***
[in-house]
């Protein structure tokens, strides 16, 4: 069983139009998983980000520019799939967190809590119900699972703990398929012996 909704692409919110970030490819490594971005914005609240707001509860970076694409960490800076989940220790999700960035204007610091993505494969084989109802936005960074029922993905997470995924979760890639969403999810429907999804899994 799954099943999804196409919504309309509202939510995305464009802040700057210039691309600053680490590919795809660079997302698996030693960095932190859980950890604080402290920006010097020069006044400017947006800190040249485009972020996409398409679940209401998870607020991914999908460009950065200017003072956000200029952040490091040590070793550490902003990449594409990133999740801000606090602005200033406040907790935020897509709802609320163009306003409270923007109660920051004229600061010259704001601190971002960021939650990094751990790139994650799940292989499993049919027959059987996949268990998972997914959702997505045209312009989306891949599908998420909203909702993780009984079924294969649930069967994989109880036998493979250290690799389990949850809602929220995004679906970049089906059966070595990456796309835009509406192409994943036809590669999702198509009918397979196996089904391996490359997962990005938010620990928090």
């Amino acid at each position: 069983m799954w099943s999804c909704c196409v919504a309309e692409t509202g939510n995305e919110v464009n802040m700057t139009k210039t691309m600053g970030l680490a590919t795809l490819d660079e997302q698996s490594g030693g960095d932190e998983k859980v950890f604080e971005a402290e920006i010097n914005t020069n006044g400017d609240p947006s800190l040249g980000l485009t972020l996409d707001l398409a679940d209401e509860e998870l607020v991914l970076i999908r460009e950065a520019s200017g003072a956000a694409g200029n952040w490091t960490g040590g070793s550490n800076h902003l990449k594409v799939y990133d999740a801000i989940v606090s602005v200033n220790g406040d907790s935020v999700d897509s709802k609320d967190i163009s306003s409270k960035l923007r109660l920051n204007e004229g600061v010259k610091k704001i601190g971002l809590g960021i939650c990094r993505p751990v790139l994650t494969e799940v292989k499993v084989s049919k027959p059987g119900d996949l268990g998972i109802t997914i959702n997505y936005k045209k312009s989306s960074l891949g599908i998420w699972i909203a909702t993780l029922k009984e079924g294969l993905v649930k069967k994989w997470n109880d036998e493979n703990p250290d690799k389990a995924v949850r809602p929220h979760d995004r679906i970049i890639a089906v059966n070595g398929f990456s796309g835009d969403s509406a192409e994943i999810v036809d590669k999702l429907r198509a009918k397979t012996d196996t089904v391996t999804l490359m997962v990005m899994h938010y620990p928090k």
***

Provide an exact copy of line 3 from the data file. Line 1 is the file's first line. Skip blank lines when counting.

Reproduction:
């Amino acid at each position: 069983m799954w099943s999804c909704c196409v919504a309309e692409t509202g939510n995305e919110v464009n802040m700057t139009k210039t691309m600053g970030l680490a590919t795809l490819d660079e997302q698996s490594g030693g960095d932190e998983k859980v950890f604080e971005a402290e920006i010097n914005t020069n006044g400017d609240p947006s800190l040249g980000l485009t972020l996409d707001l398409a679940d209401e509860e998870l607020v991914l970076i999908r460009e950065a520019s200017g003072a956000a694409g200029n952040w490091t960490g040590g070793s550490n800076h902003l990449k594409v799939y990133d999740a801000i989940v606090s602005v200033n220790g406040d907790s935020v999700d897509s709802k609320d967190i163009s306003s409270k960035l923007r109660l920051n204007e004229g600061v010259k610091k704001i601190g971002l809590g960021i939650c990094r993505p751990v790139l994650t494969e799940v292989k499993v084989s049919k027959p059987g119900d996949l268990g998972i109802t997914i959702n997505y936005k045209k312009s989306s960074l891949g599908i998420w699972i909203a909702t993780l029922k009984e079924g294969l993905v649930k069967k994989w997470n109880d036998e493979n703990p250290d690799k389990a995924v949850r809602p929220h979760d995004r679906i970049i890639a089906v059966n070595g398929f990456s796309g835009d969403s509406a192409e994943i999810v036809d590669k999702l429907r198509a009918k397979t012996d196996t089904v391996t999804l490359m997962v990005m899994h938010y620990p928090k």